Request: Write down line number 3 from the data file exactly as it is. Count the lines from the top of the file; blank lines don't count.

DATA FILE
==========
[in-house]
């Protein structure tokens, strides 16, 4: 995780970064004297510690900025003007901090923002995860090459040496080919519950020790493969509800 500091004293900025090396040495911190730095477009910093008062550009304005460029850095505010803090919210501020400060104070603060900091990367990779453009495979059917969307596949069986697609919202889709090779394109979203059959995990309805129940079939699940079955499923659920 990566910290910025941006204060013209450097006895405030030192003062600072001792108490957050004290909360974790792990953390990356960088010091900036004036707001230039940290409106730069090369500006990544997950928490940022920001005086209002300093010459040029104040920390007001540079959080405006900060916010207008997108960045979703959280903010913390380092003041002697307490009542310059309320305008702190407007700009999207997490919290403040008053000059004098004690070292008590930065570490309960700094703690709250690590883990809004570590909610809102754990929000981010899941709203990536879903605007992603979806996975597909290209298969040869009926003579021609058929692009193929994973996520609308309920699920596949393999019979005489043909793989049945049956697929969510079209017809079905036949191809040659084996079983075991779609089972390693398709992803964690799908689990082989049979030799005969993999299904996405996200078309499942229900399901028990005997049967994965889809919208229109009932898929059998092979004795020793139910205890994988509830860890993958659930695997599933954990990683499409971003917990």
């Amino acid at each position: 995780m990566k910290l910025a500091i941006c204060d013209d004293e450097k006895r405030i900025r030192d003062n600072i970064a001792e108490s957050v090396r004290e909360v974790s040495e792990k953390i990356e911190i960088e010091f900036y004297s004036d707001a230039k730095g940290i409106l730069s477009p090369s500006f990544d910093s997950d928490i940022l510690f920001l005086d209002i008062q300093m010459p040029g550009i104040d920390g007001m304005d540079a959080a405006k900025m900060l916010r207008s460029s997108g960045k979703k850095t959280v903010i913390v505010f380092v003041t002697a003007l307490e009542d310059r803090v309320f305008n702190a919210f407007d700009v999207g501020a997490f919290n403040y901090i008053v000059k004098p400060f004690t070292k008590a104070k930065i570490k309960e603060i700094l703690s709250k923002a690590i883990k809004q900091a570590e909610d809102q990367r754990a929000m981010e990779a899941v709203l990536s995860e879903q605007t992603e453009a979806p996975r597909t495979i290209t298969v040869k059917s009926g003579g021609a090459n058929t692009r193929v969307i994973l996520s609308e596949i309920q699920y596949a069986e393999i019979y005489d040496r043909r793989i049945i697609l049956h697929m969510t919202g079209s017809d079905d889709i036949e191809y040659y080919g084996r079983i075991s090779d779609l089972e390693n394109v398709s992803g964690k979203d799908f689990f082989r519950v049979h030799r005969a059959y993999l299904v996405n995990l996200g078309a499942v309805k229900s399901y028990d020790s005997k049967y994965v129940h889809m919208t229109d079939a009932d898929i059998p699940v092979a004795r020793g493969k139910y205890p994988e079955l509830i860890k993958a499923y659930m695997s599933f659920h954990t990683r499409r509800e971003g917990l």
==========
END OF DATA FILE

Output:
């Amino acid at each position: 995780m990566k910290l910025a500091i941006c204060d013209d004293e450097k006895r405030i900025r030192d003062n600072i970064a001792e108490s957050v090396r004290e909360v974790s040495e792990k953390i990356e911190i960088e010091f900036y004297s004036d707001a230039k730095g940290i409106l730069s477009p090369s500006f990544d910093s997950d928490i940022l510690f920001l005086d209002i008062q300093m010459p040029g550009i104040d920390g007001m304005d540079a959080a405006k900025m900060l916010r207008s460029s997108g960045k979703k850095t959280v903010i913390v505010f380092v003041t002697a003007l307490e009542d310059r803090v309320f305008n702190a919210f407007d700009v999207g501020a997490f919290n403040y901090i008053v000059k004098p400060f004690t070292k008590a104070k930065i570490k309960e603060i700094l703690s709250k923002a690590i883990k809004q900091a570590e909610d809102q990367r754990a929000m981010e990779a899941v709203l990536s995860e879903q605007t992603e453009a979806p996975r597909t495979i290209t298969v040869k059917s009926g003579g021609a090459n058929t692009r193929v969307i994973l996520s609308e596949i309920q699920y596949a069986e393999i019979y005489d040496r043909r793989i049945i697609l049956h697929m969510t919202g079209s017809d079905d889709i036949e191809y040659y080919g084996r079983i075991s090779d779609l089972e390693n394109v398709s992803g964690k979203d799908f689990f082989r519950v049979h030799r005969a059959y993999l299904v996405n995990l996200g078309a499942v309805k229900s399901y028990d020790s005997k049967y994965v129940h889809m919208t229109d079939a009932d898929i059998p699940v092979a004795r020793g493969k139910y205890p994988e079955l509830i860890k993958a499923y659930m695997s599933f659920h954990t990683r499409r509800e971003g917990l």